5 things a psychologist practices every day to keep their own mind healthy
Psychologist Chanel Nesci shares the five principles she lives by each and every day to keep her own mind happy and healthy. Because we all need a little help from time to time.
We often talk about what a nutritionist eats for dinner, the products beauticians can’t live without, or how athletes keep fit and strong, so what about advice from experts in mental health? This October marks World Mental Health Month, giving us an opportunity to reflect and raise awareness about mental health and wellbeing, particularly as Aussies navigate this challenging time during the pandemic. We live in a digital age where young adults are subject to an ‘always on’ mode of working. So let’s stop and take a brief moment for ‘you’.
Letting go of what you can’t control
More than anything, to keep my mind healthy, I try to actively play a role in the things I can control in my life. If an issue, event or circumstance is causing me concern or worry, I spend time problem-solving and working out what I can do to move through the challenge as positively as possible. I ask myself- ‘what can I do, to make this situation better for me?’
In some circumstances, part of working through what is causing you stress may mean making difficult decisions and ultimately letting go of something that is no longer good for you, and that’s ok. It could be leaving a job, having a confronting conversation to initiate change, or ending a relationship.
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As cliché as it sounds, do more of what you love
We all face stressors throughout our lives. Some may be short-term, and others may be more difficult to accept or overcome. In the face of anything causing me stress, I prioritise the things that make me feel better. For me, this is picking up the phone and having a good chat with someone who I care about, going for a walk in nature whilst listening to my favourite music, and spending quality time with my family doing something active and fun, like going to the park or playing music together.
I encourage others to think about what works for them personally, as everyone will be quite different in terms of what they need. Knowing ways to help yourself through a difficult time, bad day or distressing situation is incredibly valuable.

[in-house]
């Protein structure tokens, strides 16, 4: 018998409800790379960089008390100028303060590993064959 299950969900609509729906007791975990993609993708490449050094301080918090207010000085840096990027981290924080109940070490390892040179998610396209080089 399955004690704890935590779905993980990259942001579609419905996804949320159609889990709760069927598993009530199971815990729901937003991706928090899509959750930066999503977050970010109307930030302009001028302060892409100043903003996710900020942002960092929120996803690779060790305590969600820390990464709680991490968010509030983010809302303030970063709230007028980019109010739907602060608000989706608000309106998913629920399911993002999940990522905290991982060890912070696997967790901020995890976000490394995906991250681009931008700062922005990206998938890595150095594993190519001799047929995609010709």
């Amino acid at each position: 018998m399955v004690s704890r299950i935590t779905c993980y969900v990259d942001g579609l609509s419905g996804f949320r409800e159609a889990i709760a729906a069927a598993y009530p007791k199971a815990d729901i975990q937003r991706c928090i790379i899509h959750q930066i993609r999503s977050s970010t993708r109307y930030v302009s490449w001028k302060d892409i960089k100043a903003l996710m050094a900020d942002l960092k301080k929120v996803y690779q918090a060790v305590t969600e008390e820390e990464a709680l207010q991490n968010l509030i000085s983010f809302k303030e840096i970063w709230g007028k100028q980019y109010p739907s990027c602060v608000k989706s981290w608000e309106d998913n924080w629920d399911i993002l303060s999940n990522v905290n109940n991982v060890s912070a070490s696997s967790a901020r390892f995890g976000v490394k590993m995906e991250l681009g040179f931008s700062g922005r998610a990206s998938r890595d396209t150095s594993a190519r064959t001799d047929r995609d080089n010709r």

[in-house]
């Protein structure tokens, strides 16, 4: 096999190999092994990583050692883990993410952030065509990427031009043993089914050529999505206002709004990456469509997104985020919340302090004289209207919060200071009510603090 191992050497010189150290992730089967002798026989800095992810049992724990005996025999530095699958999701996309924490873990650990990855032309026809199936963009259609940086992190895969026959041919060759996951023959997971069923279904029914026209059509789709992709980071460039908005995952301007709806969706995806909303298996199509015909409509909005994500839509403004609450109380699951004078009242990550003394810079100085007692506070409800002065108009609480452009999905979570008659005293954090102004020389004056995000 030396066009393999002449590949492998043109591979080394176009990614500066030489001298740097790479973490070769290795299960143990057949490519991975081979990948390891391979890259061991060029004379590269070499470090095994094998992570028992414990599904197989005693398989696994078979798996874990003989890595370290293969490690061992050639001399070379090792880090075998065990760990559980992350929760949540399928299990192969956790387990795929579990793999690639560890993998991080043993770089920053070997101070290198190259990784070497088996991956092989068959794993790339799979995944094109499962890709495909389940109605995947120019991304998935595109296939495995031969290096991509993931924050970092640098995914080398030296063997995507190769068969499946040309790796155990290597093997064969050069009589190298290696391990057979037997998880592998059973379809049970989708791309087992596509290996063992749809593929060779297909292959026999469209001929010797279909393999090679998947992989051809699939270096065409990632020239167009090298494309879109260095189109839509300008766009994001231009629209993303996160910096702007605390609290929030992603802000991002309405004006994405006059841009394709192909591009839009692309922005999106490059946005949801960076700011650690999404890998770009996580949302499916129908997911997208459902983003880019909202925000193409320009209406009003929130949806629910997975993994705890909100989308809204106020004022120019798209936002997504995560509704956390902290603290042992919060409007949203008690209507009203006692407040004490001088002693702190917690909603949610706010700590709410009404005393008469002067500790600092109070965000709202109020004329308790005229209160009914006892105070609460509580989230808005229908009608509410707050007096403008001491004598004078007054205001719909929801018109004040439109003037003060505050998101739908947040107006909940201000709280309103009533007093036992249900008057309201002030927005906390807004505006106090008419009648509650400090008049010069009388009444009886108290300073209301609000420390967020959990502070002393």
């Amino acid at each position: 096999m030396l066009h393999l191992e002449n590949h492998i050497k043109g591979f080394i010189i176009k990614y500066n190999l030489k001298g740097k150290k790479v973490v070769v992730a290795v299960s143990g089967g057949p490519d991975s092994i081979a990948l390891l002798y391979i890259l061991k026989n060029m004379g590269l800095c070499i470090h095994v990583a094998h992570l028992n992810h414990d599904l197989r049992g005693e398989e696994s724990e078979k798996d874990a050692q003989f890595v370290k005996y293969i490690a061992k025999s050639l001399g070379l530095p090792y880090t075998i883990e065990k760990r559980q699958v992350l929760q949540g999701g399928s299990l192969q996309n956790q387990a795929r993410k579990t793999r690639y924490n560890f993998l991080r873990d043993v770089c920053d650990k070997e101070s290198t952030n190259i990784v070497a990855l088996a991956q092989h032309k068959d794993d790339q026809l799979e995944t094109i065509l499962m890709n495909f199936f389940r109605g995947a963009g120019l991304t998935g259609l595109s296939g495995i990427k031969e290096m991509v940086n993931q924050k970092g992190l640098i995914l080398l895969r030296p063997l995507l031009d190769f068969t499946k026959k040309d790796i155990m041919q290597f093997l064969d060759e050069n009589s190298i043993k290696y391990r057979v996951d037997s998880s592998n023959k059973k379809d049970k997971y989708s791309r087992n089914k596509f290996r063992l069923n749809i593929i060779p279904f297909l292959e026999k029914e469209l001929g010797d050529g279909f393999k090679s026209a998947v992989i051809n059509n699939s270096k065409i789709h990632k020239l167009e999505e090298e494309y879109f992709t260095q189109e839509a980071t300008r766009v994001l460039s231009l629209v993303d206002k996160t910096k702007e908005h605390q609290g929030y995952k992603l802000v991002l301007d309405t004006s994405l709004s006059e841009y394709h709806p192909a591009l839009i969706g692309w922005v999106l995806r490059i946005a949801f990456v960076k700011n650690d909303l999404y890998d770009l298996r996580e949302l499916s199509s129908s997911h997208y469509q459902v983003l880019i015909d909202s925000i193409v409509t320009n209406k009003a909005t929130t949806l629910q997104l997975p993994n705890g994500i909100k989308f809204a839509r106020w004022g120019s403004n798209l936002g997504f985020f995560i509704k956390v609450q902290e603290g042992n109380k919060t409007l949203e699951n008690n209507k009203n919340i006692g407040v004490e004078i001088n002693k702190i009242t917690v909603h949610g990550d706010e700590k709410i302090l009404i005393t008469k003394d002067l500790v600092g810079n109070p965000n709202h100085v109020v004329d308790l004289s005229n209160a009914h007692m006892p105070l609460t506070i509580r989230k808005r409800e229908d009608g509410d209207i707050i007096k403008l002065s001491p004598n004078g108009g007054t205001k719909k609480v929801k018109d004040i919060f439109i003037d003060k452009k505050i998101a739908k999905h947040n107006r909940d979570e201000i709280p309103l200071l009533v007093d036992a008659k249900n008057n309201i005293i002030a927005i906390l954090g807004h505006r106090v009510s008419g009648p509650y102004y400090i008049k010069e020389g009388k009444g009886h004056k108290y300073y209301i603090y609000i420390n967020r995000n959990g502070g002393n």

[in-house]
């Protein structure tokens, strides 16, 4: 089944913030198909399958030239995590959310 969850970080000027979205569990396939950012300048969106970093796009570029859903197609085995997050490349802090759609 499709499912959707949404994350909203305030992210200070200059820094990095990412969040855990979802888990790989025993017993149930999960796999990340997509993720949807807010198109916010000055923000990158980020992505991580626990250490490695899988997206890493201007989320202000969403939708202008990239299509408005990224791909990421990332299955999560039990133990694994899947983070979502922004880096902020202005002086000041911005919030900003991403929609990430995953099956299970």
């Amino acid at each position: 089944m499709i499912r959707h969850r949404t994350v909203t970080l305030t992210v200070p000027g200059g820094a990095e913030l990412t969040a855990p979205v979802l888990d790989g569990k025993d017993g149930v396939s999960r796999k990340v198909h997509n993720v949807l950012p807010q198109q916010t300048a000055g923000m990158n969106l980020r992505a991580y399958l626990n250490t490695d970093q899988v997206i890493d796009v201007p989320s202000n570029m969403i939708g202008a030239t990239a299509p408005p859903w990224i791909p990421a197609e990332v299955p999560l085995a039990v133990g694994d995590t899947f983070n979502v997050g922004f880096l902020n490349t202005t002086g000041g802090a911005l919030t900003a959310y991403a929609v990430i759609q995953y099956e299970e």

Find your mindful moments
Meditation and mindfulness have been a recent addition to my routine and a great skill to learn and develop. At Bupa, we are currently going through a program called the Smile Mindfulness Academy, which is an introduction to mindfulness and guided meditation, and is especially great for those who find it quite difficult or unnatural (like myself).
After a busy day at work when I find it hard to switch off and relax, or when my mind is overloaded with too many thoughts, I have started incorporating short ‘mindful moments’ to help me reset. So far, this has been helpful but it’s important to remember that mindfulness is a constant journey for everyone (even for those of us who encourage it for a living!).
Step away from your desk and do some form of activity!
For me, incorporating a simple walk, as many times as I can, throughout the work day helps my mind. This may be outside, when weather permits, at the gym, on a treadmill, or even around the house. I grab my phone and headphones and I use this time to participate in meetings that don’t need to be at the computer, or for catching up on calls with colleagues.
For others, instead of walking it may be something different, like stretching or Pilates. Any form of activity throughout what would usually be a sedentary day makes a huge difference to our overall well-being. Regular breaks from computers also helps reduce eye strain and encourages changes in our body posture to offload different structures. Ideally, implementing regular change in posture breaks every 45-60 minutes is ideal for both our mental and physical health.
Understand your self-care is not selfish
Finally, it’s taken me a long time to realise that proactive and structured time looking after yourself. ‘Self-care’ is not selfish, it’s an absolute necessity to enable us to be the best version of ourselves. We don’t want to wait for a big life change or crisis to hit to start looking after ourselves, we want these habits instilled in our day-to-day lives.
I really encourage others to spend time putting themselves first. You can also educate the significant people in your life – your partner, parents, children, manager and colleagues, about what this means for you, and encourage them to think about what self-care may look like for them as well. See how this makes a positive difference in your life!
Registered psychologist and Bupa Psychological Health and Safety Leader, Chanel Nesci, has a Master of Psychology (Organisational and Human Factors) and has worked in corporate health for almost a decade.